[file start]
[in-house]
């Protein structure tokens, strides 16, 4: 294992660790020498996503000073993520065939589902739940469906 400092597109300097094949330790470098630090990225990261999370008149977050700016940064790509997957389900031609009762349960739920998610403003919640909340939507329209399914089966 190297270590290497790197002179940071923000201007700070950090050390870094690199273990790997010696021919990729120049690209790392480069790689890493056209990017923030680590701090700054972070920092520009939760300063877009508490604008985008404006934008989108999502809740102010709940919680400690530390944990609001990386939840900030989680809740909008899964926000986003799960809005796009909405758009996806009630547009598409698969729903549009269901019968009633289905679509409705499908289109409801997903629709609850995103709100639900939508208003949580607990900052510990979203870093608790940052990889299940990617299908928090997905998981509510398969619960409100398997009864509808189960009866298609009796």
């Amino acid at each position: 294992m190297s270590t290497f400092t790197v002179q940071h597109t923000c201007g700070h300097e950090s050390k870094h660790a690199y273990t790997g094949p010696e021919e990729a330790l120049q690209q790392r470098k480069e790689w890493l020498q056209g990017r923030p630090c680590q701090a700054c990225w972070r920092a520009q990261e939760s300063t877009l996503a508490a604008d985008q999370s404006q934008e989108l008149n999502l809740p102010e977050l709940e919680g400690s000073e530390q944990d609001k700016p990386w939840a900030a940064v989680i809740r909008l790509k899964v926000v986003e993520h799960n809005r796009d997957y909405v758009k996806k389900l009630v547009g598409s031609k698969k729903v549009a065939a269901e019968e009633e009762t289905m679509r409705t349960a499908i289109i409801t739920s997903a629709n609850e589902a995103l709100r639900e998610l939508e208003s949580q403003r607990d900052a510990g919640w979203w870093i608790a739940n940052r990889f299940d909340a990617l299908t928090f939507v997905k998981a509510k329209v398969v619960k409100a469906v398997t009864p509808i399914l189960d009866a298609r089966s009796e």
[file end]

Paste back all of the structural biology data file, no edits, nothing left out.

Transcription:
[in-house]
């Protein structure tokens, strides 16, 4: 294992660790020498996503000073993520065939589902739940469906 400092597109300097094949330790470098630090990225990261999370008149977050700016940064790509997957389900031609009762349960739920998610403003919640909340939507329209399914089966 190297270590290497790197002179940071923000201007700070950090050390870094690199273990790997010696021919990729120049690209790392480069790689890493056209990017923030680590701090700054972070920092520009939760300063877009508490604008985008404006934008989108999502809740102010709940919680400690530390944990609001990386939840900030989680809740909008899964926000986003799960809005796009909405758009996806009630547009598409698969729903549009269901019968009633289905679509409705499908289109409801997903629709609850995103709100639900939508208003949580607990900052510990979203870093608790940052990889299940990617299908928090997905998981509510398969619960409100398997009864509808189960009866298609009796």
């Amino acid at each position: 294992m190297s270590t290497f400092t790197v002179q940071h597109t923000c201007g700070h300097e950090s050390k870094h660790a690199y273990t790997g094949p010696e021919e990729a330790l120049q690209q790392r470098k480069e790689w890493l020498q056209g990017r923030p630090c680590q701090a700054c990225w972070r920092a520009q990261e939760s300063t877009l996503a508490a604008d985008q999370s404006q934008e989108l008149n999502l809740p102010e977050l709940e919680g400690s000073e530390q944990d609001k700016p990386w939840a900030a940064v989680i809740r909008l790509k899964v926000v986003e993520h799960n809005r796009d997957y909405v758009k996806k389900l009630v547009g598409s031609k698969k729903v549009a065939a269901e019968e009633e009762t289905m679509r409705t349960a499908i289109i409801t739920s997903a629709n609850e589902a995103l709100r639900e998610l939508e208003s949580q403003r607990d900052a510990g919640w979203w870093i608790a739940n940052r990889f299940d909340a990617l299908t928090f939507v997905k998981a509510k329209v398969v619960k409100a469906v398997t009864p509808i399914l189960d009866a298609r089966s009796e």